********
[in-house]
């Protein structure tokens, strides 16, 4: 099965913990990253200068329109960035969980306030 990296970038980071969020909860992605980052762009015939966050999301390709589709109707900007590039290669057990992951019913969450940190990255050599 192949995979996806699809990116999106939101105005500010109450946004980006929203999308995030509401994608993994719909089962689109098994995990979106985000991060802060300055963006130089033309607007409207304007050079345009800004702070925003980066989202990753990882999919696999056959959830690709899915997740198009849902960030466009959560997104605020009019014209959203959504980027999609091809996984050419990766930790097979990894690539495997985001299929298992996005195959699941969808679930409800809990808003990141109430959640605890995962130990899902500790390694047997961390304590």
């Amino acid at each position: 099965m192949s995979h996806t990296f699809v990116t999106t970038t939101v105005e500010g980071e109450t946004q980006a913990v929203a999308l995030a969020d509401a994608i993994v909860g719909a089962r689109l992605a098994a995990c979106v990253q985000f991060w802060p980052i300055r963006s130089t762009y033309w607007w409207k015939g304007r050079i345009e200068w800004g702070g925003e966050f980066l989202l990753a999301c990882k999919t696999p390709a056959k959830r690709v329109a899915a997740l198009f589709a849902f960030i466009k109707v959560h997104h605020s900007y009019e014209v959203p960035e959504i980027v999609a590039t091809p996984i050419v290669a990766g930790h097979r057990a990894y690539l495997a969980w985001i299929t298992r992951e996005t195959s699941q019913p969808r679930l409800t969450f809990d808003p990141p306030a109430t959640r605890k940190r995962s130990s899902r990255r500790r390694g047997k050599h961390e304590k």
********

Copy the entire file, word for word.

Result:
[in-house]
């Protein structure tokens, strides 16, 4: 099965913990990253200068329109960035969980306030 990296970038980071969020909860992605980052762009015939966050999301390709589709109707900007590039290669057990992951019913969450940190990255050599 192949995979996806699809990116999106939101105005500010109450946004980006929203999308995030509401994608993994719909089962689109098994995990979106985000991060802060300055963006130089033309607007409207304007050079345009800004702070925003980066989202990753990882999919696999056959959830690709899915997740198009849902960030466009959560997104605020009019014209959203959504980027999609091809996984050419990766930790097979990894690539495997985001299929298992996005195959699941969808679930409800809990808003990141109430959640605890995962130990899902500790390694047997961390304590």
């Amino acid at each position: 099965m192949s995979h996806t990296f699809v990116t999106t970038t939101v105005e500010g980071e109450t946004q980006a913990v929203a999308l995030a969020d509401a994608i993994v909860g719909a089962r689109l992605a098994a995990c979106v990253q985000f991060w802060p980052i300055r963006s130089t762009y033309w607007w409207k015939g304007r050079i345009e200068w800004g702070g925003e966050f980066l989202l990753a999301c990882k999919t696999p390709a056959k959830r690709v329109a899915a997740l198009f589709a849902f960030i466009k109707v959560h997104h605020s900007y009019e014209v959203p960035e959504i980027v999609a590039t091809p996984i050419v290669a990766g930790h097979r057990a990894y690539l495997a969980w985001i299929t298992r992951e996005t195959s699941q019913p969808r679930l409800t969450f809990d808003p990141p306030a109430t959640r605890k940190r995962s130990s899902r990255r500790r390694g047997k050599h961390e304590k």